“The Wal-Mart Foundation will support CGI’s Outstanding Commitment Awards through grants totaling $200,000. In recognition of the Foundation’s continued leadership in the area of climate change, the entirety of the Wal-Mart Foundation grants will be given to student commitments focusing on energy & climate change” http://press.clintonglobalinitiative.org/press_releases_cgiu/president-clinton-announces-outstanding-commitment-awards-funded-by-the-pat-tillman-foundation-and-the-wal-mart-foundation/

  66. FLL says:

    I agree that the election of progressive Dems in the House is key, but I don’t think that a run by Warren in 2016 would be a negative for her or the country. The national dialogue could do with a few new ideas. And yes, Warren would be a good choice for vice-presidential candidate.

  67. BTW This is a really good article, I enjoyed reading it.

  68. FLL says:

    If you want to uncover someone’s genuine motives, it’s usually no more difficult than examing their lifelong record. Since the 1980s, the Clintons have allied themselves with the Democratic Leadership Council and described themselves as “New Democrats,” meaning pro-corporate Democrats. A person’s entire lifetime of advocacy in one particular direction is a pretty good indicator of what they will do in the future, regardless of their statements to the contrary. Hopefully, someone like Elizabeth Warren will do the national dialogue some good by shining a light on this.

  69. I hate NeoCons and and I despise NeoLiberals. I will be supporting Elizabeth Warren for President. We don’t need anymore corporate sell outs.

  70. MyrddinWilt says:

    $3 million is a lot for a wedding. But there are solid commercial reasons for spending that sort of money on corporate hospitality. Which is essentially what the event was.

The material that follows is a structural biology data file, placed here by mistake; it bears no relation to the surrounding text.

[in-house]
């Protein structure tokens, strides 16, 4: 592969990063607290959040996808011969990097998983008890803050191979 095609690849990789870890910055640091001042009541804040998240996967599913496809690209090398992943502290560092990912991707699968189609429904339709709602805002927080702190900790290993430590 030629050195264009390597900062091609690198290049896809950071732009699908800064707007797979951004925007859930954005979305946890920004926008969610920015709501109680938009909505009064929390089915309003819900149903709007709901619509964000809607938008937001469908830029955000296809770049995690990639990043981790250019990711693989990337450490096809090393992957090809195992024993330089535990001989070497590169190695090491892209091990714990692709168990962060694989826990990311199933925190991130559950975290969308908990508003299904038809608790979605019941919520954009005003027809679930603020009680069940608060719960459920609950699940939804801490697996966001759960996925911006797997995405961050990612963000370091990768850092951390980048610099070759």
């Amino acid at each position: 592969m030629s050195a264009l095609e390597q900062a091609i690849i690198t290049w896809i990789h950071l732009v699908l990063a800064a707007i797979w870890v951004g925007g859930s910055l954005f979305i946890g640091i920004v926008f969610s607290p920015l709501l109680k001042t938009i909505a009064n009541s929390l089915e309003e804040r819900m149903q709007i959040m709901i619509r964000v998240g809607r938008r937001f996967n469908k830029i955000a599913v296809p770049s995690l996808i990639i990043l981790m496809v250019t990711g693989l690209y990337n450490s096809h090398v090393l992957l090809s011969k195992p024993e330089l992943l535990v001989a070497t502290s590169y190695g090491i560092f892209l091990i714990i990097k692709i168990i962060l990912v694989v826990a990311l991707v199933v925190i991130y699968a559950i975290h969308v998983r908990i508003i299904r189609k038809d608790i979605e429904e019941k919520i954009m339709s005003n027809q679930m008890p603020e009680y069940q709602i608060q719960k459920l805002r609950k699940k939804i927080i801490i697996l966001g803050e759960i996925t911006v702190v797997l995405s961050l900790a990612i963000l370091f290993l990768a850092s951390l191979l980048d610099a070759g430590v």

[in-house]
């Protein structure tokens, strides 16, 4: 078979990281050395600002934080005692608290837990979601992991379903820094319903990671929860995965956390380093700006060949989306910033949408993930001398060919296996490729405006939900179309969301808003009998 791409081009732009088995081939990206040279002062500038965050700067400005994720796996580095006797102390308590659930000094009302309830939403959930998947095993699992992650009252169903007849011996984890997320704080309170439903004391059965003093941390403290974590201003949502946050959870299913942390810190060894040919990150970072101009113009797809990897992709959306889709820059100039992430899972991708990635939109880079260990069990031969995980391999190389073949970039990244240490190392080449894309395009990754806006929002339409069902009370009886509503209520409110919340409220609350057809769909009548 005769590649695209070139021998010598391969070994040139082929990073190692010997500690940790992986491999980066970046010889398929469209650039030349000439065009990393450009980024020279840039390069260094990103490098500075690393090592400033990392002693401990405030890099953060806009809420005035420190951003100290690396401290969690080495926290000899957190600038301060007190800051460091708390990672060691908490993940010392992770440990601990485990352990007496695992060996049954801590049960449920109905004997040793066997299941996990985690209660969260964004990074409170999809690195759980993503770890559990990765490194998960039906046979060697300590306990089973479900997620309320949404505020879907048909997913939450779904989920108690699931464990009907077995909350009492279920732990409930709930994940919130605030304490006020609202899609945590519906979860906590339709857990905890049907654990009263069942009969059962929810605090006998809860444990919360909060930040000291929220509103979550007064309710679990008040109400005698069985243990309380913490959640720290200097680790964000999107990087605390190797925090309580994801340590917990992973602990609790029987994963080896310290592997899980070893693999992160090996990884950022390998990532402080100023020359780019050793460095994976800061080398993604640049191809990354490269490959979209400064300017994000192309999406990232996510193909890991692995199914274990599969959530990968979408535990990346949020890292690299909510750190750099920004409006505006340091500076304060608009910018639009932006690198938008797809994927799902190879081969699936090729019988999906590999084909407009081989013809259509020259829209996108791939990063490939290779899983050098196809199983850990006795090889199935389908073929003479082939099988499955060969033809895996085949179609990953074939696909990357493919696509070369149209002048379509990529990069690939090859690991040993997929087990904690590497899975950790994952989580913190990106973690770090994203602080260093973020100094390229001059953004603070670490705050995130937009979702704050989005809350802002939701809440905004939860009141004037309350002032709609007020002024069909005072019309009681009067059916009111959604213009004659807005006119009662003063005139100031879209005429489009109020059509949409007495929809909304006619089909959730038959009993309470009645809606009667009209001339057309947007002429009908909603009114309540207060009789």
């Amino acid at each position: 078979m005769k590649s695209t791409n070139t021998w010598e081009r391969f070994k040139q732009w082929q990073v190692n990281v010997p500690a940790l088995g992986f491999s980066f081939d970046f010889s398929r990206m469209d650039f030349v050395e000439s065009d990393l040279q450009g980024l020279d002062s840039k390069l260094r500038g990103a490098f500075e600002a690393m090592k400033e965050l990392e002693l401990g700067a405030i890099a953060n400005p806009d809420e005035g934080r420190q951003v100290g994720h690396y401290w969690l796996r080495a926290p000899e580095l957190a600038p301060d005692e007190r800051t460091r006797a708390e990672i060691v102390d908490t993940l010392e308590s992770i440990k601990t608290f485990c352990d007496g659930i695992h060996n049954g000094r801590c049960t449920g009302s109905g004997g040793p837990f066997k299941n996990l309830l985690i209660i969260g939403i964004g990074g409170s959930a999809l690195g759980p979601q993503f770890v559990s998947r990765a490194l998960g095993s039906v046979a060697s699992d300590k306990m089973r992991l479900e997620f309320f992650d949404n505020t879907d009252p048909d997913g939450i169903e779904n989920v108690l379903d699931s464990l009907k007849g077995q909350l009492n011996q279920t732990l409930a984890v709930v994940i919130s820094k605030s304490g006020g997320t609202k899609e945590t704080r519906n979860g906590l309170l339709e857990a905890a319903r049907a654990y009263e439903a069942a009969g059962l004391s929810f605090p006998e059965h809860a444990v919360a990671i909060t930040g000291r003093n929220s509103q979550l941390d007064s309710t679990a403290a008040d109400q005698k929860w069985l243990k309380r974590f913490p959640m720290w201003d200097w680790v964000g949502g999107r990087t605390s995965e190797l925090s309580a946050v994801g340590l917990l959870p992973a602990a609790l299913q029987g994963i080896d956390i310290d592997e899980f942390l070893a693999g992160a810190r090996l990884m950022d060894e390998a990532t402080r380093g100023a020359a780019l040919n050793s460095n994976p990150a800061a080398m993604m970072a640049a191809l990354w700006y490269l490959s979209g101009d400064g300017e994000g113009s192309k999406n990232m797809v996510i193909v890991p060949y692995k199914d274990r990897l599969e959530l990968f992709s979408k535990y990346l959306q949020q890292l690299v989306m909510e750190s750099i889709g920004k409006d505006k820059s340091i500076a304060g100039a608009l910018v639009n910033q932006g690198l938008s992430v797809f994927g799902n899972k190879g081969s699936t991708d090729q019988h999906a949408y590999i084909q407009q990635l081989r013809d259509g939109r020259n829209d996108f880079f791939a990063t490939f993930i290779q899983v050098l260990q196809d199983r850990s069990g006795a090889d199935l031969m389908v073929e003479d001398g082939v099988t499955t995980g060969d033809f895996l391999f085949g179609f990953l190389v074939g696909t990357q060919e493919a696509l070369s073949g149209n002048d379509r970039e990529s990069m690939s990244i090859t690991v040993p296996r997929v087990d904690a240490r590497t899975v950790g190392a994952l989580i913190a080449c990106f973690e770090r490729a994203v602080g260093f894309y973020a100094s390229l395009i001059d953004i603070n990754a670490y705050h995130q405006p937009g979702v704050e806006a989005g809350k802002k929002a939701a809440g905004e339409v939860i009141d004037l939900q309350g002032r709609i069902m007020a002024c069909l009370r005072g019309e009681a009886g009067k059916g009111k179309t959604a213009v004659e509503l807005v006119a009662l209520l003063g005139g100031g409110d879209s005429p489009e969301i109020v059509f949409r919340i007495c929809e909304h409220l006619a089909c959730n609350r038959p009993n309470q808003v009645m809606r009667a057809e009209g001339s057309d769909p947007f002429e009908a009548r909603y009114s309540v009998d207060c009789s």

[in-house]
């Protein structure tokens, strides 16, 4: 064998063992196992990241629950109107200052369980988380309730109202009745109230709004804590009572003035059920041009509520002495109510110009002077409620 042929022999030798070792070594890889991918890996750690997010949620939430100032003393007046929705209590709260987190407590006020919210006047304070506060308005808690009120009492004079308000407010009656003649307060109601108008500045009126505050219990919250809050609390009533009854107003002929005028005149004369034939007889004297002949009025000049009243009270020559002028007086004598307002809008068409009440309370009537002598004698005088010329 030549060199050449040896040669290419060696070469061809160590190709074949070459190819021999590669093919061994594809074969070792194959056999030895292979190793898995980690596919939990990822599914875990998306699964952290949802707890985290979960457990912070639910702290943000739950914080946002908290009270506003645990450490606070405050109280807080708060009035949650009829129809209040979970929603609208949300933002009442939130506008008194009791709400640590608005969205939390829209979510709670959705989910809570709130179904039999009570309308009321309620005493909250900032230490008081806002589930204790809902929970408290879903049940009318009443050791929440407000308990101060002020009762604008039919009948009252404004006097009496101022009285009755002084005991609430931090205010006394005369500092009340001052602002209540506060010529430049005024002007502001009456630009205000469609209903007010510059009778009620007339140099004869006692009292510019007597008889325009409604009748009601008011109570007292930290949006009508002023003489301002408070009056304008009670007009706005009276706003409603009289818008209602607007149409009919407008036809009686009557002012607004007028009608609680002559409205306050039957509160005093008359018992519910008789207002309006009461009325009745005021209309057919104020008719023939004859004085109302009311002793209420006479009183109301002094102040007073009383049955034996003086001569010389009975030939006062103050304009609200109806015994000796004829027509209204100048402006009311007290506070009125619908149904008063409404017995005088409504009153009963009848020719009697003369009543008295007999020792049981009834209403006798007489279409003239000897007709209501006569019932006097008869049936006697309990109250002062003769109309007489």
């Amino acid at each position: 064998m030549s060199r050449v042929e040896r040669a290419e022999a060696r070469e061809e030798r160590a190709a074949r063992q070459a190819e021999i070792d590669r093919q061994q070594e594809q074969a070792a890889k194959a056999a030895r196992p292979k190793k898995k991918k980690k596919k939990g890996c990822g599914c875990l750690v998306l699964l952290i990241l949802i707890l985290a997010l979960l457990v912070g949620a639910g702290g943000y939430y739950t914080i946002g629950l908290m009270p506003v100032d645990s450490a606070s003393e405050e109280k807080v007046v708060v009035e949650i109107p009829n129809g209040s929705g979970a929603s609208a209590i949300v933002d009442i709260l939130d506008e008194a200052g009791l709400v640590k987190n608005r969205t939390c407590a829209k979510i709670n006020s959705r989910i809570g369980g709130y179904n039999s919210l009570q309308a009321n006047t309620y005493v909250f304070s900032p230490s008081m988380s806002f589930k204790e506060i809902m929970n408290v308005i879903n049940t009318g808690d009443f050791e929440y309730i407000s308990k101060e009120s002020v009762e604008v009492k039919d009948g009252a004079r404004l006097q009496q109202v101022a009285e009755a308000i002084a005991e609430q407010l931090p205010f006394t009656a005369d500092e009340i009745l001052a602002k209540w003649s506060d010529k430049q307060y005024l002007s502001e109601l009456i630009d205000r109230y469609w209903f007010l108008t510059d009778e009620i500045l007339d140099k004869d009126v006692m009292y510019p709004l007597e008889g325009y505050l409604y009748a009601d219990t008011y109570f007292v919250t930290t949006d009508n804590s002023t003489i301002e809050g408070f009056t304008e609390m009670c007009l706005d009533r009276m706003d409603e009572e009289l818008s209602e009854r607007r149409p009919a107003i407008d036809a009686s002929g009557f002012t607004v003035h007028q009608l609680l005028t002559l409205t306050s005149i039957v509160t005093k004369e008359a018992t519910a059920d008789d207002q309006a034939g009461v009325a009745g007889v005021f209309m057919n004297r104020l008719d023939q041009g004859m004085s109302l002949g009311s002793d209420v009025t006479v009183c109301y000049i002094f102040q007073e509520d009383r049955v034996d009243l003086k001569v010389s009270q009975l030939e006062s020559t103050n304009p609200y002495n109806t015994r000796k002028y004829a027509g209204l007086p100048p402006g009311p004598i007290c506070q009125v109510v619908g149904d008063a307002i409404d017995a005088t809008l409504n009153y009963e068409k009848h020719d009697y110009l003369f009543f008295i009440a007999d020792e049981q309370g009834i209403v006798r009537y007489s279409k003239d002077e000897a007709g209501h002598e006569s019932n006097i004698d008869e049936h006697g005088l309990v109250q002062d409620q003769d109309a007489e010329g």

I am not surprised that both sides wanted the film nixed. The GOP was worried that it would be a hagiography and as far as the Democrats are concerned there is no upside, only possible downside if it turned out to be a hatchet job.

    I would like to see Bernie Sanders run for the Democratic nomination but he is not going to beat Hillary. I can’t see Warren being a contender either and a run would damage the standing she has built up in the Senate. Plus as Markos points out, it took a huge amount of persuasion to get her to run for Senate, she ain’t going to run for President in 2016. She would make a very credible choice for veep if a male gets the nomination over Hilary.

    2013 is way to early to be fighting the 2016 Presidential race. The future of Progressive politics will depend on how many Democrats are elected to the House and whether they keep the Senate in 2014. The only reason that we are doing this is that on the Democratic party side we have a long list of credible top tier candidates. The nomination race seems set to be a fairly tame affair with Clinton as the front runner and Biden running on the off chance she stumbles badly. In the case of an unexpected emergency they can call up Gore or Kerry.

    The GOP contenders are all trying far to hard. They are third rate and they know it. Their nomination race is going to be a really nasty affair. Their best bet might be to write off the race and run the choice of the Tea Party faction in the hope that it gets buried in the defeat.